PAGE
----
14. Great post Fritz. What really struck me is living in the present. if i can’t learn that there’s a high probability that i’ll never be content. Seriously what’s the point of looking forward to the future if you aren’t enjoying the present. i can look at each of your lessons learned and apply them to my walk as a christian.

    1. Great point about connecting being in the present with being content, Roger. I think of Paul and all he went through (see my very first post), and I believe true contentment is hard to achieve without having a Christian worldview. Sometimes, I think “living in the present” is too simplistic, as I find having an eternal mindset also helps face the trials in life. 3 years in on my blog, and I still can’t imagine tapping all of the ideas I have for future posts…So many ideas, so little time.

      Thanks for stopping by.

  15. “Time, Not Money, is the true measure of prosperity.“

    This statement is so powerful.

    Personal circumstances have me more focused on the present (time) more than being F.I.

    Thanks for the post.

  16. Very cool, Fritz. Time is on your side. Yes, it is.

    I was also interested in the cost of the trip — I see the $4,000 figure in the comments above. Is that for you and your wife? Food included? The expense report could be a second blog post.

    Also, do you wish you had taken more time? It seems to me it would be more enjoyable to do this in 80 days rather than 8, spending a week here and a week there along the way.

    Cheers!
    -PoF

    1. Request #5, consider it done! I’ll write up a “tactical” post to compliment this “philosophical” one. Until then, quick answer is:
      – Yep, includes The wife and food.
      – Yep, wish we could have spent more time, but didn’t have it due to a family situation (would have also added $ for additional hotels, meals, etc).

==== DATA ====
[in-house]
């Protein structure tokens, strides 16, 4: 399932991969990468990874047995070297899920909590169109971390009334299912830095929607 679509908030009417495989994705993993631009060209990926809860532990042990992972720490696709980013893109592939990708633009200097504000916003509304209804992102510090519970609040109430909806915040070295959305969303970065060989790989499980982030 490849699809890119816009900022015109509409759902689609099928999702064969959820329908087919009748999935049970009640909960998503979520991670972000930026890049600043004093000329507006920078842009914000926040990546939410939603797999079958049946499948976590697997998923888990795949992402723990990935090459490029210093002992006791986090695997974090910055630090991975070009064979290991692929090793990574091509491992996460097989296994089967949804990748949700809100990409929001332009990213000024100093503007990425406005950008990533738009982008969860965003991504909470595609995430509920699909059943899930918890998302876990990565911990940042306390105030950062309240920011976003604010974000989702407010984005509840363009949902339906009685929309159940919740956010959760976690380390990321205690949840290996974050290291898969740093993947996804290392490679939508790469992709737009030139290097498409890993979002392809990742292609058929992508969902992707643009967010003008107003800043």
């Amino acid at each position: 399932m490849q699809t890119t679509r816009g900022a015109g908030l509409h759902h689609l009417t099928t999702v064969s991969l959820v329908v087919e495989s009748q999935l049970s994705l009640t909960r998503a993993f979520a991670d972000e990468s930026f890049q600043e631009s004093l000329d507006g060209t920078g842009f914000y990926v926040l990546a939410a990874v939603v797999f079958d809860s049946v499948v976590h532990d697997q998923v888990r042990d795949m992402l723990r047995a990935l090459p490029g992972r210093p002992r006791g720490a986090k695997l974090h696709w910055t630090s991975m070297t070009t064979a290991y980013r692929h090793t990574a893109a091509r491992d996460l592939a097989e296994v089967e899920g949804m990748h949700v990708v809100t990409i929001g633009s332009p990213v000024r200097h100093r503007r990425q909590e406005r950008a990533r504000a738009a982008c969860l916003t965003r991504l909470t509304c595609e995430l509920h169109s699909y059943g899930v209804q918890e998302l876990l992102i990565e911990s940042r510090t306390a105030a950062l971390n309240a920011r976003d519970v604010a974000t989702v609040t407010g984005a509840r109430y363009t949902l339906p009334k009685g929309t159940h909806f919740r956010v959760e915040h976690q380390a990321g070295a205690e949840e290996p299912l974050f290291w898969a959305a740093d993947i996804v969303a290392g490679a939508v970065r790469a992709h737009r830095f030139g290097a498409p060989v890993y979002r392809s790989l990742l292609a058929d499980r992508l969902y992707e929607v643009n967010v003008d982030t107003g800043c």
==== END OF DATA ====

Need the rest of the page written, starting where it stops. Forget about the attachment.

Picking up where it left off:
Keep an eye out for Part 2 of the “Train Adventure” series with more details…

  17. Fritz-
    Great post – thanks for sharing. Count me in as interested in more specifics. Did you stay in any cities along the way? Would you have done anything differently? Cost breakdown? Would you have paid more (or less) for any aspect of the trip? Thx.

    1. That makes #6. Consider it done! Quick answer: we stayed 2 nights in New Orleans, and had a full day in Chicago. Things we’d have done differently, and recommendations for those considering a trip, will be included in Part 2 of the series. No promises on timing (Hey, I’m RETIRED, after all!). Smiles.

  18. That beats our 3500 mile east coast driving trip.
    I am sure others beside myself, would like to hear how you set the trip up.

  19. Man, that sounds like an amazing trip! To have the time and travel slow like that is something I want to do in the future. Maybe I can get one of the kids to come with, if not the whole family. I’m looking forward to part 2 and possibly parts 3 and 4. 🙂